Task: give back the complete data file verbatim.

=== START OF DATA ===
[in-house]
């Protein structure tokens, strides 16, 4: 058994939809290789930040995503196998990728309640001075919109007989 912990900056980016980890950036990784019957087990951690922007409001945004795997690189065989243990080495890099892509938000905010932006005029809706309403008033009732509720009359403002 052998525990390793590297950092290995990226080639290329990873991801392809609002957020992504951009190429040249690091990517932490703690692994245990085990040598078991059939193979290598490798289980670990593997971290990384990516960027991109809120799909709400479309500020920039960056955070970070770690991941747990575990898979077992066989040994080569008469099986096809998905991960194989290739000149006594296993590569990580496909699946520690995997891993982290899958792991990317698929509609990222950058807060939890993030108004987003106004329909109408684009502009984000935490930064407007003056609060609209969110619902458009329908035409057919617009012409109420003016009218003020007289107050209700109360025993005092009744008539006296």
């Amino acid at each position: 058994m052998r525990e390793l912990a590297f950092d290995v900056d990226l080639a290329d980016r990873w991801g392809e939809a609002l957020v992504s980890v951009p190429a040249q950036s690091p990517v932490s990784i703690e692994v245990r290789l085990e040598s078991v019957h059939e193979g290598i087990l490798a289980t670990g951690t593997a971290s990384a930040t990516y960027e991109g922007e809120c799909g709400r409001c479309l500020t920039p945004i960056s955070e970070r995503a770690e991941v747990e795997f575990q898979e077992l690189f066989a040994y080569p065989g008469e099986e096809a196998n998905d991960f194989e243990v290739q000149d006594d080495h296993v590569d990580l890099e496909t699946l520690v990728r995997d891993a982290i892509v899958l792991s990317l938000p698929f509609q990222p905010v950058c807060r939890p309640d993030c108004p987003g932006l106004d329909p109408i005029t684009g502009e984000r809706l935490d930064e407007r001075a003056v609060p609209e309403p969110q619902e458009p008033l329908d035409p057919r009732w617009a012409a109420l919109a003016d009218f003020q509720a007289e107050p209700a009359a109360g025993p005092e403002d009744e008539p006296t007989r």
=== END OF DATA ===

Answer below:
[in-house]
């Protein structure tokens, strides 16, 4: 058994939809290789930040995503196998990728309640001075919109007989 912990900056980016980890950036990784019957087990951690922007409001945004795997690189065989243990080495890099892509938000905010932006005029809706309403008033009732509720009359403002 052998525990390793590297950092290995990226080639290329990873991801392809609002957020992504951009190429040249690091990517932490703690692994245990085990040598078991059939193979290598490798289980670990593997971290990384990516960027991109809120799909709400479309500020920039960056955070970070770690991941747990575990898979077992066989040994080569008469099986096809998905991960194989290739000149006594296993590569990580496909699946520690995997891993982290899958792991990317698929509609990222950058807060939890993030108004987003106004329909109408684009502009984000935490930064407007003056609060609209969110619902458009329908035409057919617009012409109420003016009218003020007289107050209700109360025993005092009744008539006296």
């Amino acid at each position: 058994m052998r525990e390793l912990a590297f950092d290995v900056d990226l080639a290329d980016r990873w991801g392809e939809a609002l957020v992504s980890v951009p190429a040249q950036s690091p990517v932490s990784i703690e692994v245990r290789l085990e040598s078991v019957h059939e193979g290598i087990l490798a289980t670990g951690t593997a971290s990384a930040t990516y960027e991109g922007e809120c799909g709400r409001c479309l500020t920039p945004i960056s955070e970070r995503a770690e991941v747990e795997f575990q898979e077992l690189f066989a040994y080569p065989g008469e099986e096809a196998n998905d991960f194989e243990v290739q000149d006594d080495h296993v590569d990580l890099e496909t699946l520690v990728r995997d891993a982290i892509v899958l792991s990317l938000p698929f509609q990222p905010v950058c807060r939890p309640d993030c108004p987003g932006l106004d329909p109408i005029t684009g502009e984000r809706l935490d930064e407007r001075a003056v609060p609209e309403p969110q619902e458009p008033l329908d035409p057919r009732w617009a012409a109420l919109a003016d009218f003020q509720a007289e107050p209700a009359a109360g025993p005092e403002d009744e008539p006296t007989r």